Jezu Ufam Tobie
The second Sunday in the Easter season is known by catholics as Divine Mercy Sunday. It is a latecomer to the calendar, the first mass celebrating Divine Mercy was in 1935. Since then devotion has grown and now there are Novenas and Chaplets based on the Divine Mercy.
The whole story starts with a Polish Nun in the early 20th century by name of Mary Faustina Kowalska, who had several visions of Christ which she wrote about in her diary. The theme of the devotion is three-fold. To ask God for mercy, to trust in Christs mercy and to extend mercy to others. Nothing very novel about any of this except that it was a new way of focusing on it in prayer, and devotion. One of the most ancient Christian prayers is the Jesus Prayer, which repeats the words of the Publican from the Gospels; “Lord Jesus, Son of God, have mercy on me.” The Divine Mercy devotion takes this a little further by emphasising our trust and response to Christs mercy.
There is also a painting of the vision St. Faustina (This is her popular name.. canonized in 2000) which is shown above. This one was painted by Adolf Hyla in 1943, the phrase at the bottom, Jesu Ufam Tobie, is Polish for Jesus, I trust in You. The image of which there are several variations, show red and white light coming from the wound in Christ’s from the roman spear, which represent the Blood and Water pouring from his side.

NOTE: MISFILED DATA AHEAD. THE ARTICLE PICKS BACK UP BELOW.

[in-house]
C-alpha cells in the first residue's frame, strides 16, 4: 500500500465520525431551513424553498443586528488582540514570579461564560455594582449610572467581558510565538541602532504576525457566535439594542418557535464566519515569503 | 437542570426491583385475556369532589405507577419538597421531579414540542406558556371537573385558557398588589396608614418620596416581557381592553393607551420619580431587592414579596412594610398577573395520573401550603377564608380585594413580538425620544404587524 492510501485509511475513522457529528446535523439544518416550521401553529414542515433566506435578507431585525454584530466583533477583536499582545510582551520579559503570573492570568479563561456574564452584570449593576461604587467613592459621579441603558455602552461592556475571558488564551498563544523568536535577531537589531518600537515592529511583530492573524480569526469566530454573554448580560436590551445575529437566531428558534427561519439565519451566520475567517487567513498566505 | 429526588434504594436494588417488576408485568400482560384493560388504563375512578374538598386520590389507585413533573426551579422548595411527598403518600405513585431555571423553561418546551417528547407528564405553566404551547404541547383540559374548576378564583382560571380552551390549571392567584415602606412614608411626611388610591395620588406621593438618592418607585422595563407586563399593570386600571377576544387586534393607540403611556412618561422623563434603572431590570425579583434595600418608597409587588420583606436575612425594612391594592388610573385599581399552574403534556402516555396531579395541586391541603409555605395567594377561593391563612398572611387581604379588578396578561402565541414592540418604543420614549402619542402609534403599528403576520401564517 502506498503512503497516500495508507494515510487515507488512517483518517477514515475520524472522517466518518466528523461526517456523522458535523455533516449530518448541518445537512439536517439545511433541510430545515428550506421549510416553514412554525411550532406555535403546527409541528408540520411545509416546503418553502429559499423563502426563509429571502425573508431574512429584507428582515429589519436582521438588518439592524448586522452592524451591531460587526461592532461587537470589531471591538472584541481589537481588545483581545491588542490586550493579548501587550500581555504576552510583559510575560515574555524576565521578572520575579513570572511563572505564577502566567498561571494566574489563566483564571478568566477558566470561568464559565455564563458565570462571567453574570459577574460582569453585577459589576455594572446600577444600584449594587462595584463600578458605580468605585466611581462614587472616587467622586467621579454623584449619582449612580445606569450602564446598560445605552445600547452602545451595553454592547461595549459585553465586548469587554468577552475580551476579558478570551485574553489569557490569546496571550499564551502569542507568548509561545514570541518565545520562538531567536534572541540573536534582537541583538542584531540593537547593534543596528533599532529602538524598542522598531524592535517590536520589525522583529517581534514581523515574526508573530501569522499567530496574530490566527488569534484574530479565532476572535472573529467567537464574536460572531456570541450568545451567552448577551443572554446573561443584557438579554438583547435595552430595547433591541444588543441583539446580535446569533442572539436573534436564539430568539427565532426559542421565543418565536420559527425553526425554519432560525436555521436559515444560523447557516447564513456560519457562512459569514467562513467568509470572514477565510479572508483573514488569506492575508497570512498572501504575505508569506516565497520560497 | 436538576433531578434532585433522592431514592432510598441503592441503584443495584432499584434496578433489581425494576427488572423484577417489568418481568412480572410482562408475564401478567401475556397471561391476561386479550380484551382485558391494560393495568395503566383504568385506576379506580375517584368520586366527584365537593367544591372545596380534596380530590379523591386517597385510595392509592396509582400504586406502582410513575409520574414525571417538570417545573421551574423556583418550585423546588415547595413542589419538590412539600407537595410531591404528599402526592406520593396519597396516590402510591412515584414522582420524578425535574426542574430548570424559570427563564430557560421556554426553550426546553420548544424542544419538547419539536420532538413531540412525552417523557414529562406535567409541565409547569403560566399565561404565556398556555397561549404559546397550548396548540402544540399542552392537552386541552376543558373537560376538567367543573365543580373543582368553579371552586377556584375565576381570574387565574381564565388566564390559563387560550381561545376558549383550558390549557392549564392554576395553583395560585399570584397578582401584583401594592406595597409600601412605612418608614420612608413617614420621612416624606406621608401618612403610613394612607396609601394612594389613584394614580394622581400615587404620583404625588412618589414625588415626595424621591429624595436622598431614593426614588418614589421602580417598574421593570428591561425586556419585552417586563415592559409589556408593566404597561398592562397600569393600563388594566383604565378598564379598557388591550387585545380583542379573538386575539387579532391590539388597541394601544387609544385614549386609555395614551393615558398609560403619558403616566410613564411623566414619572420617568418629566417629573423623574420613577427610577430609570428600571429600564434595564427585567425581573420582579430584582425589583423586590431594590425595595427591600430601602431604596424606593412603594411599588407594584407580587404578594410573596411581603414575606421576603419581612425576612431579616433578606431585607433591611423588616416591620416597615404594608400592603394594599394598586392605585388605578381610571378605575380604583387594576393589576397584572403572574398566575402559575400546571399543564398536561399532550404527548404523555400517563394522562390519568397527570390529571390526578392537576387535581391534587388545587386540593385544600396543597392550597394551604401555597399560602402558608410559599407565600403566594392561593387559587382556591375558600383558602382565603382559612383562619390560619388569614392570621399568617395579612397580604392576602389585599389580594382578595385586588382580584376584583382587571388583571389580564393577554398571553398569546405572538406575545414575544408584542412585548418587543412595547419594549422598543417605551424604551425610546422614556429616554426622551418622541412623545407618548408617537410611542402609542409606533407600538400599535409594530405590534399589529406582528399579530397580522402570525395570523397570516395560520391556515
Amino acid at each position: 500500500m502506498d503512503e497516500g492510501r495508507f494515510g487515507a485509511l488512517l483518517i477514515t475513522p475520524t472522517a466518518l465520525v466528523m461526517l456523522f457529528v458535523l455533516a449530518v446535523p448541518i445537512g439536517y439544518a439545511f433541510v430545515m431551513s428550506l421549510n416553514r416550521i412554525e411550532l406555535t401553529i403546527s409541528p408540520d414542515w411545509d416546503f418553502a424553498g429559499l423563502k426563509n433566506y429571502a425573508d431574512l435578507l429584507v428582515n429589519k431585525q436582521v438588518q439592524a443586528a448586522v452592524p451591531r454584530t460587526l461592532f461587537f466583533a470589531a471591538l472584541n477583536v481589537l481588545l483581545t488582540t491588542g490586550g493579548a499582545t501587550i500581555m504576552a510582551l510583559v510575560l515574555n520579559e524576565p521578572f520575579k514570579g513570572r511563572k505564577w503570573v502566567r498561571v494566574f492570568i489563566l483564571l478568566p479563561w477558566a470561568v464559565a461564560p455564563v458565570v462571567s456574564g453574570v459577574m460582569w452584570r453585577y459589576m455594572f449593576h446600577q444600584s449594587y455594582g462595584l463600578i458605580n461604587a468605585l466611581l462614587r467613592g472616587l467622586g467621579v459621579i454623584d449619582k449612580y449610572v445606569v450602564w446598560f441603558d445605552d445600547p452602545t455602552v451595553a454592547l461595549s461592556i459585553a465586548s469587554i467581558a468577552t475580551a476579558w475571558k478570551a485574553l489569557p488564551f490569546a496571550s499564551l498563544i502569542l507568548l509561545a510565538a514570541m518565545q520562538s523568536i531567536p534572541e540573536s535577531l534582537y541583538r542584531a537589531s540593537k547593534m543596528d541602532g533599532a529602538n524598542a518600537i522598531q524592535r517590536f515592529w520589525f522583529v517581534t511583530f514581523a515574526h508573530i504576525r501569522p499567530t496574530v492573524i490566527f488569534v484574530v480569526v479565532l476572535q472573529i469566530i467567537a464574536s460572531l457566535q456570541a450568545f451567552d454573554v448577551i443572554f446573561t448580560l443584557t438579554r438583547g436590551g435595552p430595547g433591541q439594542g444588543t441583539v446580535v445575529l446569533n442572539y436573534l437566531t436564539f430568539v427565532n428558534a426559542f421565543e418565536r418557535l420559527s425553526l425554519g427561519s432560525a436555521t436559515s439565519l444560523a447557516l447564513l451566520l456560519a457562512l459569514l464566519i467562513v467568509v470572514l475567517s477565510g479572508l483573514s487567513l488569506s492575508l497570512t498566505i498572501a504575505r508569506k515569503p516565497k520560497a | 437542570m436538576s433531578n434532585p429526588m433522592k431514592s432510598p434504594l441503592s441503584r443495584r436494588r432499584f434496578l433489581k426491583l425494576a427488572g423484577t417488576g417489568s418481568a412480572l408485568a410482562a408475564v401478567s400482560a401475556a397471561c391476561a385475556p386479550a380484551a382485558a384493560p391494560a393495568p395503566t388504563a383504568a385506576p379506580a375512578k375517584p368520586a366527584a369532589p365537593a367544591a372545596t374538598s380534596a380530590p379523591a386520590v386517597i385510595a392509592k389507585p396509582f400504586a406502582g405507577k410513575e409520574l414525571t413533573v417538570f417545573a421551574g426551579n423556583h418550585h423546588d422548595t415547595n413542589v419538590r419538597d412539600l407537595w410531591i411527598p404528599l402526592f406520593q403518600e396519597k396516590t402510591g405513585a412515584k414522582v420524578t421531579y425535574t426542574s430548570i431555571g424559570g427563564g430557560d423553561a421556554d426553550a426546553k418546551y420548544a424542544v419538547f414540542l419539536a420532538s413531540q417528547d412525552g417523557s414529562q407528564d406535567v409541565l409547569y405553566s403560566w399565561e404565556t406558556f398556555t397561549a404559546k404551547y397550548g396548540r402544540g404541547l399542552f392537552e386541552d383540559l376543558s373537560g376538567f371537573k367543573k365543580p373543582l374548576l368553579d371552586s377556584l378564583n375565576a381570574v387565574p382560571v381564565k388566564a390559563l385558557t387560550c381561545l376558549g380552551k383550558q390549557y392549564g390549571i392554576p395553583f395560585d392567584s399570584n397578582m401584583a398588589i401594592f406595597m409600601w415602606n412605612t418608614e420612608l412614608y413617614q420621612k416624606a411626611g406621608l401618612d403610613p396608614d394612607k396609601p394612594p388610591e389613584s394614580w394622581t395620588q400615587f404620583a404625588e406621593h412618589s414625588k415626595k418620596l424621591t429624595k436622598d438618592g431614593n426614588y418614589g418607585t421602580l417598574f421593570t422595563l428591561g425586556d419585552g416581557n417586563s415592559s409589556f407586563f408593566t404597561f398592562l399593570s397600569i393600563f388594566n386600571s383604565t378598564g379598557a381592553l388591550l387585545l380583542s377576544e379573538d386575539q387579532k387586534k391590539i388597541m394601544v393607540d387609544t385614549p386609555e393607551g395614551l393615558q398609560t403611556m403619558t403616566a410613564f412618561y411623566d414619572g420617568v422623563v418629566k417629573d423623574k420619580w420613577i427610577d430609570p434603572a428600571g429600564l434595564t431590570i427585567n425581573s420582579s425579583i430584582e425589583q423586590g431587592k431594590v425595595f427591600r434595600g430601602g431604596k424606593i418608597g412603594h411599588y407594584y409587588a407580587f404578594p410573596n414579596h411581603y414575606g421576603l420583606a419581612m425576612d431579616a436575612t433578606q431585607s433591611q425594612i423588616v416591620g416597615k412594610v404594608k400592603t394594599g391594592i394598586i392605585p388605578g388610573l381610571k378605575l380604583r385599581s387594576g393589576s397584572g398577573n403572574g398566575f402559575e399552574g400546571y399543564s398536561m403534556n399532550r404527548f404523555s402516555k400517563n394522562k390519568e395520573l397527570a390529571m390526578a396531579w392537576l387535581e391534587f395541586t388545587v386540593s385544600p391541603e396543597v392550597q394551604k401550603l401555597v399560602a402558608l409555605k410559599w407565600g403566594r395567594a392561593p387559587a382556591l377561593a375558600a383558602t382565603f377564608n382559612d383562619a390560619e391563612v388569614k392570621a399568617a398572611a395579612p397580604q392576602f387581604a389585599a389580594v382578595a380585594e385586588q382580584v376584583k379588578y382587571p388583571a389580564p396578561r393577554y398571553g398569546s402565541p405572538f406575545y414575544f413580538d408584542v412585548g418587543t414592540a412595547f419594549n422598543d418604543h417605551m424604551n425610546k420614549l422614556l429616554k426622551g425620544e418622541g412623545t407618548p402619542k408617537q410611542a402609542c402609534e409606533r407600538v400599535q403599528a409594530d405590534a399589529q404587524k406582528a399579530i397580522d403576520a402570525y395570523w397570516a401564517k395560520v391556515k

St. Faustina died in 1938, and what may be the most interesting part of this is that she also predicted a war. Within a year Poland was under Nazi occupation. And it is said that as many Catholics as Jews died in Poland; to be specific, about 3 million of each. It seems that in a way God was preparing the church in Poland, not only for their own trials, but for the trials of others. 6266 Polish men and women have gained the title of Righteous among the Nations by the state of Israel for rescuing Jews during the Holocaust.
Ask for God’s mercy, trust God for mercy, and allow His mercy to work through us to others.
“I have found that the greatest power is hidden patience. I see that patience always leads to victory, although not immediately; but that victory will become manifest after many years. Patience is linked to meekness.”- St. Faustina